To expand your sense of wonder, let’s journey into the mystery of the unknown. The Retropsychokinesis Project from the School of Classics, Philosophy and Religious Studies, University of Kent at Canterbury, UK: (http://www.fourmilab.ch/rpkp/) If this doesn’t leave your head spinning, nothing will.Retropsychokinesis experiments are now on-line in a pilot phase intended to wring out problems in their design and implementation. You can proceed directly to run an experiment, or consult the table of contents which contains links to all documents related to the experiments. The experiments and associated tools require a Web browser which supports Java.

Retropsychokinesis is the claimed ability of certain subjects to alter random data generated, but not examined, prior to the time the data are presented to the subject. Crazy, you say! Well, there's certainly no mechanism in mainstream physics, which could permit such an effect. Yet experiments conducted by a number of different researchers over the last 20 years suggest compellingly that the probability of the results obtained in such experiments being purely the result of chance is sufficiently low that they would be considered evidence of a causal mechanism in most scientific disciplines.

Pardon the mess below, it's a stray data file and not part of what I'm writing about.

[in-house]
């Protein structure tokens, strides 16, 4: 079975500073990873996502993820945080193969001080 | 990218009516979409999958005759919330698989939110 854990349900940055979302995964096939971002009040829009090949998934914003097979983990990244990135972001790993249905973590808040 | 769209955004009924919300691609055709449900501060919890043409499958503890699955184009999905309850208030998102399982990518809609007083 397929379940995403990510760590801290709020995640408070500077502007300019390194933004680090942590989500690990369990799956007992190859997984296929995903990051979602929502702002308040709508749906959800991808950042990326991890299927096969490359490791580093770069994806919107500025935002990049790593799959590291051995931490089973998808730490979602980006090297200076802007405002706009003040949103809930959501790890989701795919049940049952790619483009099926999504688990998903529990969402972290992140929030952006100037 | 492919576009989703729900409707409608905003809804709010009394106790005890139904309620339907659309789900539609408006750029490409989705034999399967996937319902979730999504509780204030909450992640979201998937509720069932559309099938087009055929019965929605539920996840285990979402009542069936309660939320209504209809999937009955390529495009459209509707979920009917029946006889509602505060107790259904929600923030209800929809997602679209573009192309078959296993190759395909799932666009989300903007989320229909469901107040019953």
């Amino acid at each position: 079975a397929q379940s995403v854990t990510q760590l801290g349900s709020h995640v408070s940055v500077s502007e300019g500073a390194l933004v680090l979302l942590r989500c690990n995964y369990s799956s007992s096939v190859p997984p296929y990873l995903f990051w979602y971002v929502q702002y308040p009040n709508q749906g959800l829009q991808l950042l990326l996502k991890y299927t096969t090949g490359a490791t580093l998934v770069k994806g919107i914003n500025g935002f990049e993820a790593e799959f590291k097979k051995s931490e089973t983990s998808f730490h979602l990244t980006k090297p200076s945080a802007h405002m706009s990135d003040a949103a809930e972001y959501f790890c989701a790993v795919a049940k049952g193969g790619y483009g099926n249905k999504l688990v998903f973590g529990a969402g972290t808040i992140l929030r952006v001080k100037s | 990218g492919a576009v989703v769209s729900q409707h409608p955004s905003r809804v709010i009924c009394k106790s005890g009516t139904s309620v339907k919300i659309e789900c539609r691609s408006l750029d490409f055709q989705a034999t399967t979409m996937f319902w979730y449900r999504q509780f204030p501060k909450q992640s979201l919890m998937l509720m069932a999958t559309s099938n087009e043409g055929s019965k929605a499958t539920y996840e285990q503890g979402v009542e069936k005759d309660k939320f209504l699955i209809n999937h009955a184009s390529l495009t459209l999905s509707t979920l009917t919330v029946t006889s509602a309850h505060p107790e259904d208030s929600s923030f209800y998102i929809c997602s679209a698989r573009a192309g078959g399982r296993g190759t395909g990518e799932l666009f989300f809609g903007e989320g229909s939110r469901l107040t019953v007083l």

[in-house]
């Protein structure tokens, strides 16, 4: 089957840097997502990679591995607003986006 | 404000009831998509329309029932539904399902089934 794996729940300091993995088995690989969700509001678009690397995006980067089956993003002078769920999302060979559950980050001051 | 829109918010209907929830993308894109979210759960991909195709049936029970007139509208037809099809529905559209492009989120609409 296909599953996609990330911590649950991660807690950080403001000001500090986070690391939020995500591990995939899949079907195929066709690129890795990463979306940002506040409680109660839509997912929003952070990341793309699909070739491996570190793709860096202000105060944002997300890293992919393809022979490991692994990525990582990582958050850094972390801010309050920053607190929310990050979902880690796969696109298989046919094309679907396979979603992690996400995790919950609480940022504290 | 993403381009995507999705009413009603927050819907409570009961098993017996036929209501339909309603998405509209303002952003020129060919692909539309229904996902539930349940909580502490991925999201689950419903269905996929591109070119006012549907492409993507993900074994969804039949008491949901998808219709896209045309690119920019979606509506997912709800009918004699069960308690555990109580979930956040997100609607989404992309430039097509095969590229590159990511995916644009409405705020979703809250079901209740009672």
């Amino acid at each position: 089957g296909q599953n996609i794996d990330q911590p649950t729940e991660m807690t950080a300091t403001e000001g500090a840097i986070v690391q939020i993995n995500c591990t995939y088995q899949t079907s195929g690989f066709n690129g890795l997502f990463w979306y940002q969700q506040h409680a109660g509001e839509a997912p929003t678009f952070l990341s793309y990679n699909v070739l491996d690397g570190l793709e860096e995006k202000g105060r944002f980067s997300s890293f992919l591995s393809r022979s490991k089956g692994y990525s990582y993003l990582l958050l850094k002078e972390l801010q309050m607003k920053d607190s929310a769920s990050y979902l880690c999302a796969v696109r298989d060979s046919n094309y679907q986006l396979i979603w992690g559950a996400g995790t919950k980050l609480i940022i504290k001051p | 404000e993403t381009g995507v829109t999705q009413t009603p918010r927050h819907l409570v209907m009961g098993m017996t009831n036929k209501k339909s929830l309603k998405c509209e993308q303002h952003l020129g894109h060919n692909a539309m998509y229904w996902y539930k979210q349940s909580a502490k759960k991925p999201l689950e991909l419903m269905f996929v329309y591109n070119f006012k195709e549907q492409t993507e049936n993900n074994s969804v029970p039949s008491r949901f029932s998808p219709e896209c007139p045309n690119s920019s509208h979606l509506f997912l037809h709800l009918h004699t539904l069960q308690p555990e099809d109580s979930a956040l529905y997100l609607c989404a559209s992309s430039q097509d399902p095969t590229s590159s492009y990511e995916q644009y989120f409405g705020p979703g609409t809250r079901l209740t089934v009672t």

You can participate in a feedback experiment and test your ability to retroactively alter randomly generated data from the past. Three programs translate the stream of random bits from the data generator into various graphical representations which allow you to see the extent to which the bit stream is departing from the most probable result of an equal number of ones and zeroes. Try your ability to influence the Bell Curve, the Clock Face or the Pendulum.

This site combines the fun of a computer game with some serious research into human ability. You can log and submit your results to add to the study. The researchers that produced this site neither accept nor dismiss the existence of retropsychokinetic effects--instead they make experiments available to anybody with access to the World-Wide-Web in order to discover if there is anything genuinely there. If so, the implications for physics and consciousness studies are profound. That's reason enough to see if there's something-spooky going on, or just the improbable results in a few of an immense number of experiments.
--Will Murray